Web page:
A few days ago, the author wrote in criticism of a group of Republican conservatives who were making an issue of the fact that 60 days has passed since the Libyan intervention, and that a resolution was needed to continue the intervention, under the War Powers Act of 1973.
The author incorrectly stated that no such resolution was required, but made the point that the Congress could, but never had, demanded the withdrawal of troops within a 60-90 day period, and never, realistically, would.
Upon further investigation, it turns out that it is not just a group of extremely conservative Republicans who are making an issue of this matter, but instead a bipartisan group that is pushing for a resolution next week in the Senate to continue support of the intervention.
And it turns out that yesterday, President Obama called for such a resolution to continue support, which is assured, despite criticism of some Republicans and Democrats on both sides of the political spectrum.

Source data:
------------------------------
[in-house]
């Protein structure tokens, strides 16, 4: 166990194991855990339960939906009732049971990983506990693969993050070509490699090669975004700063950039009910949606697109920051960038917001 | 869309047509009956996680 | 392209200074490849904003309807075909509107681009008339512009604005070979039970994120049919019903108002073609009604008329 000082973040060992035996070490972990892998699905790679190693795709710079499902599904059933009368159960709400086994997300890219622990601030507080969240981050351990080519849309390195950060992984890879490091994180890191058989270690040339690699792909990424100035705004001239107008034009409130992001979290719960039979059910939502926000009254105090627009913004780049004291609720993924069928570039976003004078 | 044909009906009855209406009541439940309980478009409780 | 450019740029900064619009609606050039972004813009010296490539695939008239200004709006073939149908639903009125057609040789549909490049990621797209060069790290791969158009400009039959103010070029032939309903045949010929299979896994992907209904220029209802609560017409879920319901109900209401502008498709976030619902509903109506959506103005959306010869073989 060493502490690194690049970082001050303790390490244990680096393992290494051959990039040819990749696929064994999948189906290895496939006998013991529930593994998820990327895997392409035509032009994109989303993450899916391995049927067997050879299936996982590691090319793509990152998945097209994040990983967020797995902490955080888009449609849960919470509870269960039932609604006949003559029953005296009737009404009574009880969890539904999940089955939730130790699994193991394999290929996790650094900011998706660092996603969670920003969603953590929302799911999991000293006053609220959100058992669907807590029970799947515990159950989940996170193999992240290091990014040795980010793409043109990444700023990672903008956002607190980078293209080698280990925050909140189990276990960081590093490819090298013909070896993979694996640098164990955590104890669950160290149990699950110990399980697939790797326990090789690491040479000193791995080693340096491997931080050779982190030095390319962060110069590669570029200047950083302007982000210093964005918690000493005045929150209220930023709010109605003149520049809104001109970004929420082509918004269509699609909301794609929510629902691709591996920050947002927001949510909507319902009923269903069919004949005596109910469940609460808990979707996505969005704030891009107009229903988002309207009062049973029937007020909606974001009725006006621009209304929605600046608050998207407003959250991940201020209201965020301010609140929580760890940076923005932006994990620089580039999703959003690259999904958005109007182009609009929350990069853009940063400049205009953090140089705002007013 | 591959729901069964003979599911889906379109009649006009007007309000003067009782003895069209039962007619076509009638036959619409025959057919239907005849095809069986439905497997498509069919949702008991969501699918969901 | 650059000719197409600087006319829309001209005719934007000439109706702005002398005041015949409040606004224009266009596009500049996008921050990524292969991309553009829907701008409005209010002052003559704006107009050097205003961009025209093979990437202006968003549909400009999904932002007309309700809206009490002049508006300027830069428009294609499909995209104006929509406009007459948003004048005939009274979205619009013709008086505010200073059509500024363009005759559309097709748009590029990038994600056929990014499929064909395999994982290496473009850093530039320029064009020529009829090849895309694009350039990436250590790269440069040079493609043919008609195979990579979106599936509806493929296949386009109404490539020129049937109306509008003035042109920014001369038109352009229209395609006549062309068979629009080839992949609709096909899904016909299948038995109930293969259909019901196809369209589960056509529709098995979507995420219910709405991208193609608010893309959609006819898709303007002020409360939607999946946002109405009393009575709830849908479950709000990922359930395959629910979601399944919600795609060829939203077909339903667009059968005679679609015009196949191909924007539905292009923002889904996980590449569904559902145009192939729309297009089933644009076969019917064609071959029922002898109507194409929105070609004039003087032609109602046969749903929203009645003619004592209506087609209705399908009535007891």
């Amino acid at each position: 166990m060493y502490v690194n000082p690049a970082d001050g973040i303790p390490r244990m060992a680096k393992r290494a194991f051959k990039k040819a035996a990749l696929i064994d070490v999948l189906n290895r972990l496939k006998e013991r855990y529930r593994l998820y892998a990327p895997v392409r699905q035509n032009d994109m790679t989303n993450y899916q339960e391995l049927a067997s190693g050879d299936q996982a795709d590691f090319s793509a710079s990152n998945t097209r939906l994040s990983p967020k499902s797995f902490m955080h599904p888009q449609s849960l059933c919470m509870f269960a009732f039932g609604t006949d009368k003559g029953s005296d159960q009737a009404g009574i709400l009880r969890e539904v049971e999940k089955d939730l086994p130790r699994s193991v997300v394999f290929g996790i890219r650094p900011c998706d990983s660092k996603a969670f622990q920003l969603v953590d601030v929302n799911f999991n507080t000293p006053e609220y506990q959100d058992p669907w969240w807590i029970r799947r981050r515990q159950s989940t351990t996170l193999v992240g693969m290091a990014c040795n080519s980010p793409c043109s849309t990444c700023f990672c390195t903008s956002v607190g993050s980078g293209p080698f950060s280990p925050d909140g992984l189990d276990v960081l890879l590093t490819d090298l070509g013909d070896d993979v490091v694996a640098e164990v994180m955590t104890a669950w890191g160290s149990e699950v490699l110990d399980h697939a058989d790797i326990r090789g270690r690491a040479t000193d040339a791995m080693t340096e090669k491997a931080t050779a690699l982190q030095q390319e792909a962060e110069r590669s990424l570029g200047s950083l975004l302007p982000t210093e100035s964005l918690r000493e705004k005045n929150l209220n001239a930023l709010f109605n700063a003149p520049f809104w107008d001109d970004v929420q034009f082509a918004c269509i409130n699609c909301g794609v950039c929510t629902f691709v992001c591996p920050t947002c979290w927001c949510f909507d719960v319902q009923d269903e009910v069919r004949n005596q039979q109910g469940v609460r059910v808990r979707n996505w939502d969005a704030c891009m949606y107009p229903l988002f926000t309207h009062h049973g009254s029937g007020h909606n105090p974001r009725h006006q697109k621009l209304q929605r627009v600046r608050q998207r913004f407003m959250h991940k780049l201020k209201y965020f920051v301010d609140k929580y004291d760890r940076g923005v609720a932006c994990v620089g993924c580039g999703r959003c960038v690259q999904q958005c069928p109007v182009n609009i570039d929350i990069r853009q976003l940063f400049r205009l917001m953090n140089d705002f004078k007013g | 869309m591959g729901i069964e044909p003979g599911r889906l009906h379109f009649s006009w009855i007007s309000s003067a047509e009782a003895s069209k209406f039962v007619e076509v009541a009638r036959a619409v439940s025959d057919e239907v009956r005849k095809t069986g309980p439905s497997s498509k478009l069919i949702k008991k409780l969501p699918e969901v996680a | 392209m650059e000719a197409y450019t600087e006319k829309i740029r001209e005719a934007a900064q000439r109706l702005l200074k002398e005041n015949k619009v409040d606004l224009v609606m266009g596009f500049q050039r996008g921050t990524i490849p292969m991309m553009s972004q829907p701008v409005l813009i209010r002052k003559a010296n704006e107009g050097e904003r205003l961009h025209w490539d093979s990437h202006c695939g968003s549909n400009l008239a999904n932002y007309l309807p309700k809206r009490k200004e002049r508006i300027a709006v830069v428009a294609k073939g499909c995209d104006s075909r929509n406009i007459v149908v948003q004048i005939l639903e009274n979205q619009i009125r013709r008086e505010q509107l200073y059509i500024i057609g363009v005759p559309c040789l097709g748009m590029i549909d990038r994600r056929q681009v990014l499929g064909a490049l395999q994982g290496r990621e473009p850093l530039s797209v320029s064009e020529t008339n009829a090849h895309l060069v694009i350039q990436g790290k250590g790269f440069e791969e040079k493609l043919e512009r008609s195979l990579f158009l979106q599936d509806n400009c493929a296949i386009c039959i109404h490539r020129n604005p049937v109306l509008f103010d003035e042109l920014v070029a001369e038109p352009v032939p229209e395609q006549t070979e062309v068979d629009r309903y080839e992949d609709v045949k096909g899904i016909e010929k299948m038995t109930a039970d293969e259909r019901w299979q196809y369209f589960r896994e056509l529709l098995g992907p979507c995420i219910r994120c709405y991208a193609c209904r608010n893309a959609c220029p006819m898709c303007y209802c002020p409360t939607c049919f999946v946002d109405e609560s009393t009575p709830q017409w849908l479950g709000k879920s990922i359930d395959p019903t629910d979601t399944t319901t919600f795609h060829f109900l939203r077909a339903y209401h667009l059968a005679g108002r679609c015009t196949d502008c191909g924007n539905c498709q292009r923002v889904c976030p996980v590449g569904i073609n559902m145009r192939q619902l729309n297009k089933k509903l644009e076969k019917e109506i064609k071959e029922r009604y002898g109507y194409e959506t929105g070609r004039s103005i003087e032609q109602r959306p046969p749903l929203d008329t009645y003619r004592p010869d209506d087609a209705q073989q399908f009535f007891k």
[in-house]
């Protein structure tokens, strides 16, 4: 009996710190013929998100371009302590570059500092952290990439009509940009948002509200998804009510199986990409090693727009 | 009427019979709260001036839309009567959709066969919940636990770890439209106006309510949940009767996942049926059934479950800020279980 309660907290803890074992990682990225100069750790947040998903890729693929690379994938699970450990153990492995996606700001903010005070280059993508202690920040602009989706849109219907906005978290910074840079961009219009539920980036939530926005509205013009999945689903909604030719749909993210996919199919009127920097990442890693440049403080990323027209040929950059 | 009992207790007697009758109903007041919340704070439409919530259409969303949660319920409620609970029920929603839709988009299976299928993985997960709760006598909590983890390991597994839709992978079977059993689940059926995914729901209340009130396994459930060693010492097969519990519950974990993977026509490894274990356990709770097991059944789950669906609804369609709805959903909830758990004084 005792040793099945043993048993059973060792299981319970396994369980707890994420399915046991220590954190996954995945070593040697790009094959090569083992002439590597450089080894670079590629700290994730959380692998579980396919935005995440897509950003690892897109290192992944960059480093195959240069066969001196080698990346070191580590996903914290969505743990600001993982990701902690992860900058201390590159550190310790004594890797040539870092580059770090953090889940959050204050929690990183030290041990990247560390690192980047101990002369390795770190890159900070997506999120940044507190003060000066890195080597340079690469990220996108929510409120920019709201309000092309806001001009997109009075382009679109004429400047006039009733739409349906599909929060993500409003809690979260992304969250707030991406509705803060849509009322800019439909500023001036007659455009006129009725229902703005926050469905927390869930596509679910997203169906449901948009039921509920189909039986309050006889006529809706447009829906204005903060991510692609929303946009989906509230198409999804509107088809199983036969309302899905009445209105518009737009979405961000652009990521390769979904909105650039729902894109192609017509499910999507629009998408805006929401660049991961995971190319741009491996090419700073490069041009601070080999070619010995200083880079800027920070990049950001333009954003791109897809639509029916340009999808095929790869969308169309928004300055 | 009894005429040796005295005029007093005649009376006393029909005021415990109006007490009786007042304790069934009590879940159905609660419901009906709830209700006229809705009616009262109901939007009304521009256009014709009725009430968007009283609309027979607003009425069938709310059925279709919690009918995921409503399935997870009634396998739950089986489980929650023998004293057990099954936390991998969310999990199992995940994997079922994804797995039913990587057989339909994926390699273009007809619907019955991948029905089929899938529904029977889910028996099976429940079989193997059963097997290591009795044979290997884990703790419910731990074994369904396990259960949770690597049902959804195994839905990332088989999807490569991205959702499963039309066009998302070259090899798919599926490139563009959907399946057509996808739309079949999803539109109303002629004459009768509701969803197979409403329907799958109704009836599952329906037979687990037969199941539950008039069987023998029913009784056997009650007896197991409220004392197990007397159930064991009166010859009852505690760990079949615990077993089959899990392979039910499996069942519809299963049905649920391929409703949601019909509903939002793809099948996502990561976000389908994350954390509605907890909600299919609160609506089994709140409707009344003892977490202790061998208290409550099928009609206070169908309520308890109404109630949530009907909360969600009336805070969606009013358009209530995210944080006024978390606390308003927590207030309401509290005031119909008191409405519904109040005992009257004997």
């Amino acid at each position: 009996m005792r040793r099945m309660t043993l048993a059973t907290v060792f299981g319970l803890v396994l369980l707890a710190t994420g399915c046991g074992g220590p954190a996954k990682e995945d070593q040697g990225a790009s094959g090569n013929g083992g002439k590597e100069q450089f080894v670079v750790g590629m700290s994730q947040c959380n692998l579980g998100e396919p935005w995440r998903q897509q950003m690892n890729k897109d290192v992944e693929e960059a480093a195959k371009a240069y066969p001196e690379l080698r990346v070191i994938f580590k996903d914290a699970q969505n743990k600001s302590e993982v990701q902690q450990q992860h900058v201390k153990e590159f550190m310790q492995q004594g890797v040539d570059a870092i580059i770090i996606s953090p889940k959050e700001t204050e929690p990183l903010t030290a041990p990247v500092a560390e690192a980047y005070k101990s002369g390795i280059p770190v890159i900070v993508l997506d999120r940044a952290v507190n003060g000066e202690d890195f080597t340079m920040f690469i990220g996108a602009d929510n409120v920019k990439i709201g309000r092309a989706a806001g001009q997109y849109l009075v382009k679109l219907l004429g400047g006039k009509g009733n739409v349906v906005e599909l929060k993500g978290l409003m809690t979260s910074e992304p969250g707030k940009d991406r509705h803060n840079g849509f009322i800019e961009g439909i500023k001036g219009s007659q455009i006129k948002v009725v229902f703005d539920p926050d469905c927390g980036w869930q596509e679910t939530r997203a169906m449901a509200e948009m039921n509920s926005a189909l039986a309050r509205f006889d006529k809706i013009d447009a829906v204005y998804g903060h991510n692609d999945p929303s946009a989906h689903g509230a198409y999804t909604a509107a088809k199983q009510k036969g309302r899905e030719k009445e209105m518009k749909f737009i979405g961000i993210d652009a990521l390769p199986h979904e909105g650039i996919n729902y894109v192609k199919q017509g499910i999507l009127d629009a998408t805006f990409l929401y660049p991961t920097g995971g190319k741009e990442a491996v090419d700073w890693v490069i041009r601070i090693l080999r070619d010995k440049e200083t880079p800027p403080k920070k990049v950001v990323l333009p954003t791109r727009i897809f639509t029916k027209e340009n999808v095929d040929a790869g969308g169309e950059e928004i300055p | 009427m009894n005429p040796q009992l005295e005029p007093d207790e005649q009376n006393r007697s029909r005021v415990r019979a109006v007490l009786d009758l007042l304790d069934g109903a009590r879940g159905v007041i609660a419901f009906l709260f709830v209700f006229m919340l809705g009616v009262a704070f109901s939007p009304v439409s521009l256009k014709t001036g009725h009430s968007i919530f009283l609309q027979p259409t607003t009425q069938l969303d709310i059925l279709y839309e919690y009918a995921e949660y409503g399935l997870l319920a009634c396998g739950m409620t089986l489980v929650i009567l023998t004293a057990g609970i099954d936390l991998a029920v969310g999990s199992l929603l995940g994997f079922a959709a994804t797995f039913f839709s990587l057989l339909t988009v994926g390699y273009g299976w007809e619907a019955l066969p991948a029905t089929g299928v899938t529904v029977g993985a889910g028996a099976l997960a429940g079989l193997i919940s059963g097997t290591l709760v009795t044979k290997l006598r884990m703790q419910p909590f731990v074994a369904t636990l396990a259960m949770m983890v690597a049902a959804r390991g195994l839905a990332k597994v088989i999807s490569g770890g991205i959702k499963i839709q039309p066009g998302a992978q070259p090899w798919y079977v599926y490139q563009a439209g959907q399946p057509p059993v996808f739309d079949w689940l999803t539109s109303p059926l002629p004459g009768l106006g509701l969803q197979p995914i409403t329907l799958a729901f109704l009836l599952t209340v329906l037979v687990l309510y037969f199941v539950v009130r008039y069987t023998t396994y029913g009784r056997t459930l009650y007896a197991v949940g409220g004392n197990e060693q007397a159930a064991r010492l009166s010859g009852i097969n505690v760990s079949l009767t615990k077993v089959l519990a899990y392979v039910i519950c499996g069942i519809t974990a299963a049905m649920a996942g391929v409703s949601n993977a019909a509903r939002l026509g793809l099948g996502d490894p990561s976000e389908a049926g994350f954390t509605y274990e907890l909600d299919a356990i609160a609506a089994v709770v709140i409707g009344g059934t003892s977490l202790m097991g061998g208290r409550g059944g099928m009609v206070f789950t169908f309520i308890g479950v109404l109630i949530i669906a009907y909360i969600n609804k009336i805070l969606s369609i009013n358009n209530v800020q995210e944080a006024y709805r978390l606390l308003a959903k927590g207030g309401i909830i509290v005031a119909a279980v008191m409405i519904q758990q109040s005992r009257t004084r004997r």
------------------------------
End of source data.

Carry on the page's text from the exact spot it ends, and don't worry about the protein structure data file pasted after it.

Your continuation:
The group pushing a resolution includes Lindsey Graham of South Carolina, John McCain of Arizona, Joe Lieberman of Connecticut, John Kerry of Massachusetts, Carl Levin of Michigan, and Diane Feinstein of California.
It turns out that Bill Clinton failed to get a resolution within 60 days when he intervened in Kosovo in 1999, with the intervention lasting 78 days, but with specific funding for it approved early on by Congress. In Obama’s case with Libya, no such specific funding has been authorized, and the mission has cost about $750 million already, and has angered forces on the left and the right, including intellectuals and constitutional law professors who contend that the War Powers Act has been further damaged by Obama’s failure to call for action sooner than yesterday.
The author hopes that the resolution will pass, so as to legitimize the intervention, and although the War Powers Act remains considered a “paper tiger” by many observers, it would be best NOT to have it declared totally ineffective, as the issue is not just Obama, but the balance of power between the executive branch and the legislative branch when it comes to war powers!